The individuals I've cited all have pretty high-profiles, in that they all have at least 10k Twitter followers, so they certainly don't need me to promote them - but, even so, I think it's nice to thank people who've helped you, so I also would like to think that I've achieved that.

Finally, because I like the rule of three, I'll circle back to something I've alluded to earlier: I'm aware of an extreme lack of diversity in the figures I've cited here, which means that I'm missing out on a lot of learning. I want to fix this shortcoming. If you can think of anybody that I should follow, please tweet me a suggestion!


Endnotes

1 One thing that comes out of Mark's posts is that there are many technically valid ways to write Redux code, but not all of these might be intended ways to write it. For example, Redux-Leaves is a cursor-ish library that is more suited to modelling setters than events, which is technically valid - but this is not necessarily the way that Redux is intended to be used.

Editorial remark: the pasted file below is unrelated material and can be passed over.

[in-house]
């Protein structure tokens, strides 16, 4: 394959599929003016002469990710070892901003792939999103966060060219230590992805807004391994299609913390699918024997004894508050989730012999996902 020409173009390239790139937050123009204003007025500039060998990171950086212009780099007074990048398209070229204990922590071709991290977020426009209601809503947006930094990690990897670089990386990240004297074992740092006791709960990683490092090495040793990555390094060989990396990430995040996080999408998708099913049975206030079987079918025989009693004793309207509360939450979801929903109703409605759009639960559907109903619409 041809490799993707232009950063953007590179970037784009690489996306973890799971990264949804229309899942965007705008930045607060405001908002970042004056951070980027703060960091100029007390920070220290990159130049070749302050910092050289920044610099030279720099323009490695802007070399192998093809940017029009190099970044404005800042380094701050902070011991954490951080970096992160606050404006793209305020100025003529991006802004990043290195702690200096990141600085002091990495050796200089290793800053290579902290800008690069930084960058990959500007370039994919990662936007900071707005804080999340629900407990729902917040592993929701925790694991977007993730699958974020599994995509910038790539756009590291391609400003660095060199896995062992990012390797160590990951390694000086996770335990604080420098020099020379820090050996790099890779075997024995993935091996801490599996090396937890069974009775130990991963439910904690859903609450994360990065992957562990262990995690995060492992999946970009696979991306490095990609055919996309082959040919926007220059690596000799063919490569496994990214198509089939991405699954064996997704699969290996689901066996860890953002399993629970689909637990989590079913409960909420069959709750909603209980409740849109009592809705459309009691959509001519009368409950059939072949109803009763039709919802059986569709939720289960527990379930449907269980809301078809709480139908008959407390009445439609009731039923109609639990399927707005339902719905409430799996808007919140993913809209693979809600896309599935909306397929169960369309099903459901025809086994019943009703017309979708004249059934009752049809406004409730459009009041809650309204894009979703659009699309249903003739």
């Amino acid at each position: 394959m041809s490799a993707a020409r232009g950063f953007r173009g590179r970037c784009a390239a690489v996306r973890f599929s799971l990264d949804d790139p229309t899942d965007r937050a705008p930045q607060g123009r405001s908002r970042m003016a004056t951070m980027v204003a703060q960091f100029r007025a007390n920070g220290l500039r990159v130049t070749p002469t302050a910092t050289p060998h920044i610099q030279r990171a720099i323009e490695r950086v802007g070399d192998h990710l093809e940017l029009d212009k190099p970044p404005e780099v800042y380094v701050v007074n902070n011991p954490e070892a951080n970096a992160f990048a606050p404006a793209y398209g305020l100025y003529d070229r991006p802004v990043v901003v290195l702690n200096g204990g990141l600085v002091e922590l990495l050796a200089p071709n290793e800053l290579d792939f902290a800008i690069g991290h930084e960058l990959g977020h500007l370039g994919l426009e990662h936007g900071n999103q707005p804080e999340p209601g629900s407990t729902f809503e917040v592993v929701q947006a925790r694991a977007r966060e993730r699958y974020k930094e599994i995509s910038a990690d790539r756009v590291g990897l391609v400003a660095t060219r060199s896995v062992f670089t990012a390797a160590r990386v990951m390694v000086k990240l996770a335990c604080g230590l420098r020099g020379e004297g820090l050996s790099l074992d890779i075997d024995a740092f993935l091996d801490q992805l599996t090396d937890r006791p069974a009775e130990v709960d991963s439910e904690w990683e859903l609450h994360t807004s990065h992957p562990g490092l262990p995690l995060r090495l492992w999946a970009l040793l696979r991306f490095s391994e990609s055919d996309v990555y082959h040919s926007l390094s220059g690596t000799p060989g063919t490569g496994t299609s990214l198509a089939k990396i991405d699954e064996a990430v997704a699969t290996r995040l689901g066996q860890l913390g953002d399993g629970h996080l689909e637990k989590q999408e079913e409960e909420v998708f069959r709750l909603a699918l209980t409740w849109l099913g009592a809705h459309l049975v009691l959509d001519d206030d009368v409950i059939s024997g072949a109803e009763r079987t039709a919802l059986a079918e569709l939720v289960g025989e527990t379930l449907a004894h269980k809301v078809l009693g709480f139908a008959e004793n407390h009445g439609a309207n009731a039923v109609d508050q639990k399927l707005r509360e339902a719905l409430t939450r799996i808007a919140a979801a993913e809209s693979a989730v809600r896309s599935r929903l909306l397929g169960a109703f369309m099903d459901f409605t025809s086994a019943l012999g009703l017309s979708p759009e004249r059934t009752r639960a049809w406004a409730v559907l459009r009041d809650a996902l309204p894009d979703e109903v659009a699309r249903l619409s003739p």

I had a short conversation with Mark about this, where he said: (a) "it's a legitimate approach from a technical standpoint, but not how we're trying to encourage people to think about things"; and (b) "if you've found a variation on a usage pattern that works well for you, go ahead and do that".

So, caveat emptor with Redux-Leaves, but I will write a separate covering my thoughts in more detail at some point. Acknowledging that Redux-Leaves might not be following an intended usage pattern for Redux, I still find that the benefits for me when I use it greatly outweigh the costs. MAIN